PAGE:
Chris, I just realized that 1-votes would make the perfect gift for the CPian who has everything. In particular, you could establish a Community Service Award for members who make outstanding contributions to the site and go out of their way to help other members. The CSA would be accompanied by 100 free 1-votes, so the CSA winner would be able to zap those pesky retards that keep bugging him with questions.
Panic, Chaos, Destruction. My work here is done.
Drink. Get drunk. Fall over - P O'H
OK, I will win to day or my name isn't Ethel Crudacre! - DDEthel Crudacre
I cannot live by bread alone. Bacon and ketchup are needed as well. - Trollslayer
Have a bit more patience with newbies. Of course some of them act dumb - they're often *students*, for heaven's sake - Terry Pratchett
There's a question[^] at the C# forum where I disagree with Pete O'Hanlon. (No, I did not beat the swordmaster[^])
The pain is here; initially, one only has the option to call the answer a "good" or a "bad" one, only later we get to grade it on a scale. I did not read the question very well, disagreed with Pete. Still, I'd like to be able to vote some post a "3", as in, "requires clarification".
Where did the rationale to limit the rating originate from? I'd even settle for expanding the "good" and "bad" option with something like "tell me more".
it doesn't feel right to downvote someone simply because you disagree
There are no feelings involved.
When IMO a reply is wrong, inappropriate, misleading, lacking essential information, not touching the crux of the matter, in short: anything but really good, what I do is provide my reply (provided I have one); and possibly also cast a vote, which could be anywhere between 1 and 5 when those possibilities are offered. If only good/bad are available, I will sometimes click "bad" when a "2" or "3" would be adequate (it isn't just "1" that turns into "bad"), and I will typically NOT click "good" when it doesn't deserve a "5". Luring people into voting "good" for so-so answers doesn't work with me.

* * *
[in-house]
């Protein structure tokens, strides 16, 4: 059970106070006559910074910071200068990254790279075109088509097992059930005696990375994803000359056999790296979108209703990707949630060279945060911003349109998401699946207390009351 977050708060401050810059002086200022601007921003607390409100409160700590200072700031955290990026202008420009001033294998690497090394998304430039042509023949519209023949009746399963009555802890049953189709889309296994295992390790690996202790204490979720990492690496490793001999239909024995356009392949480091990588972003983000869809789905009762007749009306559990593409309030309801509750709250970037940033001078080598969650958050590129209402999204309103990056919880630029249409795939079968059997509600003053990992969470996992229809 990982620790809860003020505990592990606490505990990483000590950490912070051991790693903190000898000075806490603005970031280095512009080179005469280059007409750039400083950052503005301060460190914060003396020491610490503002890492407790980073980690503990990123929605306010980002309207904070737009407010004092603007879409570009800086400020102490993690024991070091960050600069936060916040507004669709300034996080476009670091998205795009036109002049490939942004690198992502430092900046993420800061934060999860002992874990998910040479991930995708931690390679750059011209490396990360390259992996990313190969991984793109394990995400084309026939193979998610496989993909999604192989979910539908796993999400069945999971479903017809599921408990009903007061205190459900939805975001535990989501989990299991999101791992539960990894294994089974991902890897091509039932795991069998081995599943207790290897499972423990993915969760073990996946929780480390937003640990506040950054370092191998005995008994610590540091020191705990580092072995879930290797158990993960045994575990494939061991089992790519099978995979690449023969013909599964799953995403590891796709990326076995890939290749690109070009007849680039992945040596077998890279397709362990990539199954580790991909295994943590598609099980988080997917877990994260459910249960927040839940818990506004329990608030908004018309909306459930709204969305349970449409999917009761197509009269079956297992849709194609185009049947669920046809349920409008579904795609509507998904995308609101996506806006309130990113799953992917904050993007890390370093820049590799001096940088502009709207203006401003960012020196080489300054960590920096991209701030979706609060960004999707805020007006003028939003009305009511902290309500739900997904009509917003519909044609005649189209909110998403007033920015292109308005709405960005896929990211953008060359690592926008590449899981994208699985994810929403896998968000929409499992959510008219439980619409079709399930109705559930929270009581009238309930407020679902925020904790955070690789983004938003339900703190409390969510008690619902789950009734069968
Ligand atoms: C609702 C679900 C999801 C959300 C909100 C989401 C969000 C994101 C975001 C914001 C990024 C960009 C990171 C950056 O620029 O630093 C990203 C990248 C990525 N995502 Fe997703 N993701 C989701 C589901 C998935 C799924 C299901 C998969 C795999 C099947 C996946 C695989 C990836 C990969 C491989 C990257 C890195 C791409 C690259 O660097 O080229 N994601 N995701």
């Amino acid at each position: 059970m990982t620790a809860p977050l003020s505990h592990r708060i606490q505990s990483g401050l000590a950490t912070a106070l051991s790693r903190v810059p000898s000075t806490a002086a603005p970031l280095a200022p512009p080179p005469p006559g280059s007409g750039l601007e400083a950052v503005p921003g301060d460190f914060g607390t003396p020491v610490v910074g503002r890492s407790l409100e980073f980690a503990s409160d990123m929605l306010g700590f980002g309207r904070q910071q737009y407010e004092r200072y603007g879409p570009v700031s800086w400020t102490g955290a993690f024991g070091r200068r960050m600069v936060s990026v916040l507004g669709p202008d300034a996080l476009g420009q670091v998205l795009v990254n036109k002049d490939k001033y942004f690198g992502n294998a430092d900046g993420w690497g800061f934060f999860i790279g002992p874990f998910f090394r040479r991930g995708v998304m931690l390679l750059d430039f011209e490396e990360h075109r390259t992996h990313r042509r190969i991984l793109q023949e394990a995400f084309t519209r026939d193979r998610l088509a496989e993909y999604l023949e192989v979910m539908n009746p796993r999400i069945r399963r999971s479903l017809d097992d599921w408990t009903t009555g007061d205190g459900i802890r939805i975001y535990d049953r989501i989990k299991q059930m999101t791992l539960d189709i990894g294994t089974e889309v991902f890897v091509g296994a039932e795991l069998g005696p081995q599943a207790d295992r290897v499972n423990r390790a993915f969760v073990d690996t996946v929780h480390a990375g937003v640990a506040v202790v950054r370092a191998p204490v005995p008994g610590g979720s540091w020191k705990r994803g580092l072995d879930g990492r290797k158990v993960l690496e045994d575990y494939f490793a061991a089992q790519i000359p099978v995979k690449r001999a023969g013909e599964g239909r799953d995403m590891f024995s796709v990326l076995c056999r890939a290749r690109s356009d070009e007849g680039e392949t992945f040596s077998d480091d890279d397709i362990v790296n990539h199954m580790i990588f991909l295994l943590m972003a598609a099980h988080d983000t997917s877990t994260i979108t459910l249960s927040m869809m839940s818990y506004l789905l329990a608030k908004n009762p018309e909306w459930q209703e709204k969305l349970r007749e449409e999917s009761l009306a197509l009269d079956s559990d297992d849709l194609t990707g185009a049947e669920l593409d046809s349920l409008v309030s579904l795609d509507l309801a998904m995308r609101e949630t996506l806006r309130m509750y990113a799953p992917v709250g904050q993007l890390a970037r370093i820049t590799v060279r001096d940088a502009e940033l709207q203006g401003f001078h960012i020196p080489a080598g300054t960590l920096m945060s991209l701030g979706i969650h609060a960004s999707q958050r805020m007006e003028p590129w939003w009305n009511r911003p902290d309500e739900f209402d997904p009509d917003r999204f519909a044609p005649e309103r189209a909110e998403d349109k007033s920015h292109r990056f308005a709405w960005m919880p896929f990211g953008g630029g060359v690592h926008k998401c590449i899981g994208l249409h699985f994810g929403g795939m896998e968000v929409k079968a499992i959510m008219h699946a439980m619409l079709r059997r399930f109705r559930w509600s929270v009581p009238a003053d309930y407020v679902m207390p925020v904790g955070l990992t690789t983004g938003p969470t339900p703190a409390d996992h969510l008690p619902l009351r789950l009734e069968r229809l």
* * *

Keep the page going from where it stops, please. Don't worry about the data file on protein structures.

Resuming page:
Excuse me, but when an apprentices' gut says he should do his homework, chances are..
Luc Pattyn wrote:
If only good/bad are available, I will sometimes click "bad" when a "2" or "3" would be adequate (it isn't just "1" that turns into "bad"), and I will typically NOT click "good" when it doesn't deserve a "5". Luring people into voting "good" for so-so answers doesn't work with me.
Yup, I could go for that. Would always require an explanation on the motivation of the rating, of course.
The good news is that you will soon be able to buy as many 1-votes as you want. Even better, with the paid 1-votes, you will be able to 1-vote a post as many times as you like (until you run out of 1-votes, of course).
I don't feel a need to ask for clarification on an answer to a question that wasn't mine to begin with, unless the subject would happen to be very relevant to me. A reply should be clear and correct; if IMO it is wrong, then it is considered "bad".
And I am inclined to vote on things I have spent time on, i.e. the relevant messages in a thread that I have read and thought about. The voting system should not be such that it dissuades or refrains me from voting.
I did not doubt; it was an incorrect answer as far as I was concerned, and I wanted to mark it as such. Partly, the result was as desired; the answer was no longer marked in green, indicating that it was not agreed on by everyone. It became nice green again after I corrected the vote.
Instead, leave a question/reply/comment.
Sounds like a good strategy to avoid arguments and downvotes. Doesn't fit me, though.
There has been a lot of posts recently about univoter stalkers, etc. Let's face it: when John gets rolling about the IQ level of QA posters, it's fun to bitch-slap him with a 1-vote. But this can obviously lead to less-benevolent uses of the 1-vote, so here is my proposal: CP starts selling 1-votes for 10 for a dollar. So when you get 1-voted, you can feel good that you have helped CP's financial situation. Of course, 1-voting will also be seriously diminished. Who wants to spend money on such nonsense?